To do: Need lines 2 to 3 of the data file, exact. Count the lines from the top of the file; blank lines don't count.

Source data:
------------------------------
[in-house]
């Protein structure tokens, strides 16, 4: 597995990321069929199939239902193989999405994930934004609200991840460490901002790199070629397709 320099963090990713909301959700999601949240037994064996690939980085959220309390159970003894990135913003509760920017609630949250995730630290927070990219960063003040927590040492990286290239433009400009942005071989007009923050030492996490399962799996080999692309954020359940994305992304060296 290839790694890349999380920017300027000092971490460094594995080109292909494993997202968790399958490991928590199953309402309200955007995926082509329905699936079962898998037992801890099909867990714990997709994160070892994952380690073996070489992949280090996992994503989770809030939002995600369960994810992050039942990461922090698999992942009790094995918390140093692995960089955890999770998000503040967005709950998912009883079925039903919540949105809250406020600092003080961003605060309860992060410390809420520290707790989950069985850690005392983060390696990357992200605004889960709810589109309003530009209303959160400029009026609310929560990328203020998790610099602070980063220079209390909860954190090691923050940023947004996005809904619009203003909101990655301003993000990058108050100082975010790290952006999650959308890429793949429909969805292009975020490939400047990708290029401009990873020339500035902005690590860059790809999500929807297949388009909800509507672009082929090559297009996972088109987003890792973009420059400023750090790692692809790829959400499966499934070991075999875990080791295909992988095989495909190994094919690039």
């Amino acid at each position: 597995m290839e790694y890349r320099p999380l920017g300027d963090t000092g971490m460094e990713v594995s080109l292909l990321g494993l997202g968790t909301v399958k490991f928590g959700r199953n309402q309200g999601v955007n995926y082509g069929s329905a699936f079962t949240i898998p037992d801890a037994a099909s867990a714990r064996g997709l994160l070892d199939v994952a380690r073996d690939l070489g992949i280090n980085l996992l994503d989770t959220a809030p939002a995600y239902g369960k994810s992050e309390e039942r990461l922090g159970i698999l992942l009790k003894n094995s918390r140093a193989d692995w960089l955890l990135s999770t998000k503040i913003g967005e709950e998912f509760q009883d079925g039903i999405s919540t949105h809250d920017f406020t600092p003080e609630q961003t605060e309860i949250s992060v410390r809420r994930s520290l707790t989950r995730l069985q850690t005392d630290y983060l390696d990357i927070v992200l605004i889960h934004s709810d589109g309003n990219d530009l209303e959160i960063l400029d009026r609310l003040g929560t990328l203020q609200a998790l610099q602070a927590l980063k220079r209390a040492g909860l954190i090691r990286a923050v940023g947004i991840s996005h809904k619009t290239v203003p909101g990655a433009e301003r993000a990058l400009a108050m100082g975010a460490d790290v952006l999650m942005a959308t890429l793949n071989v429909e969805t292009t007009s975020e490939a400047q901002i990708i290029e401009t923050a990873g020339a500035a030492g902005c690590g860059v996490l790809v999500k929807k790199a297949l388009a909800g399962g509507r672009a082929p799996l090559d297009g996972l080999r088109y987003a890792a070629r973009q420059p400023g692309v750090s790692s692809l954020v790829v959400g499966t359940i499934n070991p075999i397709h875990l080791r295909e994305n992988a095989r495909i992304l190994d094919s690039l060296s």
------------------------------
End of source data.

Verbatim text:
């Protein structure tokens, strides 16, 4: 597995990321069929199939239902193989999405994930934004609200991840460490901002790199070629397709 320099963090990713909301959700999601949240037994064996690939980085959220309390159970003894990135913003509760920017609630949250995730630290927070990219960063003040927590040492990286290239433009400009942005071989007009923050030492996490399962799996080999692309954020359940994305992304060296 290839790694890349999380920017300027000092971490460094594995080109292909494993997202968790399958490991928590199953309402309200955007995926082509329905699936079962898998037992801890099909867990714990997709994160070892994952380690073996070489992949280090996992994503989770809030939002995600369960994810992050039942990461922090698999992942009790094995918390140093692995960089955890999770998000503040967005709950998912009883079925039903919540949105809250406020600092003080961003605060309860992060410390809420520290707790989950069985850690005392983060390696990357992200605004889960709810589109309003530009209303959160400029009026609310929560990328203020998790610099602070980063220079209390909860954190090691923050940023947004996005809904619009203003909101990655301003993000990058108050100082975010790290952006999650959308890429793949429909969805292009975020490939400047990708290029401009990873020339500035902005690590860059790809999500929807297949388009909800509507672009082929090559297009996972088109987003890792973009420059400023750090790692692809790829959400499966499934070991075999875990080791295909992988095989495909190994094919690039």
């Amino acid at each position: 597995m290839e790694y890349r320099p999380l920017g300027d963090t000092g971490m460094e990713v594995s080109l292909l990321g494993l997202g968790t909301v399958k490991f928590g959700r199953n309402q309200g999601v955007n995926y082509g069929s329905a699936f079962t949240i898998p037992d801890a037994a099909s867990a714990r064996g997709l994160l070892d199939v994952a380690r073996d690939l070489g992949i280090n980085l996992l994503d989770t959220a809030p939002a995600y239902g369960k994810s992050e309390e039942r990461l922090g159970i698999l992942l009790k003894n094995s918390r140093a193989d692995w960089l955890l990135s999770t998000k503040i913003g967005e709950e998912f509760q009883d079925g039903i999405s919540t949105h809250d920017f406020t600092p003080e609630q961003t605060e309860i949250s992060v410390r809420r994930s520290l707790t989950r995730l069985q850690t005392d630290y983060l390696d990357i927070v992200l605004i889960h934004s709810d589109g309003n990219d530009l209303e959160i960063l400029d009026r609310l003040g929560t990328l203020q609200a998790l610099q602070a927590l980063k220079r209390a040492g909860l954190i090691r990286a923050v940023g947004i991840s996005h809904k619009t290239v203003p909101g990655a433009e301003r993000a990058l400009a108050m100082g975010a460490d790290v952006l999650m942005a959308t890429l793949n071989v429909e969805t292009t007009s975020e490939a400047q901002i990708i290029e401009t923050a990873g020339a500035a030492g902005c690590g860059v996490l790809v999500k929807k790199a297949l388009a909800g399962g509507r672009a082929p799996l090559d297009g996972l080999r088109y987003a890792a070629r973009q420059p400023g692309v750090s790692s692809l954020v790829v959400g499966t359940i499934n070991p075999i397709h875990l080791r295909e994305n992988a095989r495909i992304l190994d094919s690039l060296s």